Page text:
Well it’s been a huge week for nutrition news this week.
The Government have announced that they are now going to be introducing a sugar tax (or sugar levy) on sugar sweetened beverages. The tax won’t be introduced for two years, until 2018, to give industry a chance to put this into practice (and hopefully make plans to reformulate?).
An email from the Government commented:
“The Chancellor said that soft drinks manufacturers will be taxed according to the volume of the sugar-sweetened drinks they produce or import. Drinks will fall into two bands: one for total sugar content above 5g per 100ml, and a second, higher band for the most sugary drinks with more than 8g per 100ml.”
Personally I feel like the Government have gone with the best and safest option they could in this ‘sugar tax’ situation. There was a lot of opposition to the idea of the tax being passed onto consumers, therefore, what the Government have actually done is:
- Passed the tax to the manufacturers which SHOULD encourage soft drink industries to reformulate to reduce their tax costs
- This means that the poorer communities won’t be unfairly targeted with this tax
- They have also charged a tax at two levels, meaning that drinks with really high levels of sugar will be taxed more
- Actually put some changes into action!!
However, as most comments from Registered Nutritionists and Dietitians (including myself: Huffington Post Sugar Tax) have pointed out, this change is NOT going to solve obesity and the Government and the media need to make this very, very clear. People who are opposed to this tax are also concerned that there isn’t enough research that this tax will work, or that it will ultimately drive consumers to choose healthier options.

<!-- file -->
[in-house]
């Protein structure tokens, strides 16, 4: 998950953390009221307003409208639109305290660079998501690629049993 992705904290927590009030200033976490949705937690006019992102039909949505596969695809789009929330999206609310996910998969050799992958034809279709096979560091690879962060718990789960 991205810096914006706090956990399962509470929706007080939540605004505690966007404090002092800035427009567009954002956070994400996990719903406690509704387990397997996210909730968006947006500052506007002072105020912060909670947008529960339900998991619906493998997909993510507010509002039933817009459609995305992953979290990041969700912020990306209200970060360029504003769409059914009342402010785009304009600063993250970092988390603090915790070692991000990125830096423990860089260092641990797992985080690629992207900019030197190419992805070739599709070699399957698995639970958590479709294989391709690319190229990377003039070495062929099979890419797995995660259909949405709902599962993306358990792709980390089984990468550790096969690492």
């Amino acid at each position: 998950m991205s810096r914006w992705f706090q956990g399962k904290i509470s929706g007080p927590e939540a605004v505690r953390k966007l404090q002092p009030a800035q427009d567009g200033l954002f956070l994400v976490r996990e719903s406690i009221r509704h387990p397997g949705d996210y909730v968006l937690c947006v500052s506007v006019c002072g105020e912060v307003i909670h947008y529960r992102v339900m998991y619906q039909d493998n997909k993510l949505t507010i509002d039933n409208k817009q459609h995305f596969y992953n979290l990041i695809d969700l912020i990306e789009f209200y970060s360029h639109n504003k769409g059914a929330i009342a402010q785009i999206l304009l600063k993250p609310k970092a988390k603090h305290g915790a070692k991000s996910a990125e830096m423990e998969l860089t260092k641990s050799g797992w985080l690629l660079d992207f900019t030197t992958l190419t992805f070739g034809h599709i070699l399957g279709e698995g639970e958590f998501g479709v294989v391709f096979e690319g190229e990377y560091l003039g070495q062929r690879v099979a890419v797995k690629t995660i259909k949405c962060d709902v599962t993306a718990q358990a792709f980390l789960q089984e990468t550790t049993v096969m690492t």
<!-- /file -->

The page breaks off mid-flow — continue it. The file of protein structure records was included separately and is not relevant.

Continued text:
I believe that this is another reason WHY the Government has put the emphasis on the manufacturers to make the changes. Taxing consumers may lead them to simply make another unhealthy choice, we just don’t know. However taxing industry directly, may encourage them to reformulate and reduce the amount of sugar that is found within their drinks…
However we still don’t know what and how manufacturers will actually deal with the tax. Will they simply pass it on to consumers by raising the price of their drinks? The jury is out on this. However, my thoughts question whether the food industry WILL act in this way, when this very open and much debated topic has been highlighted so publicly and already somewhat tarnished sugary drink manufacturers in a negative light?
As mentioned, I don’t think this is the solution to obesity, not in any way, but what I do think it is ACTION. And it’s action that we, working in public health, should be calling for if we want to help improve public health and make improvements to the foods we’re eating.
No action is not an option. But I do hold high hopes for more, much more, when the Childhood Obesity Report is unveiled later in the summer….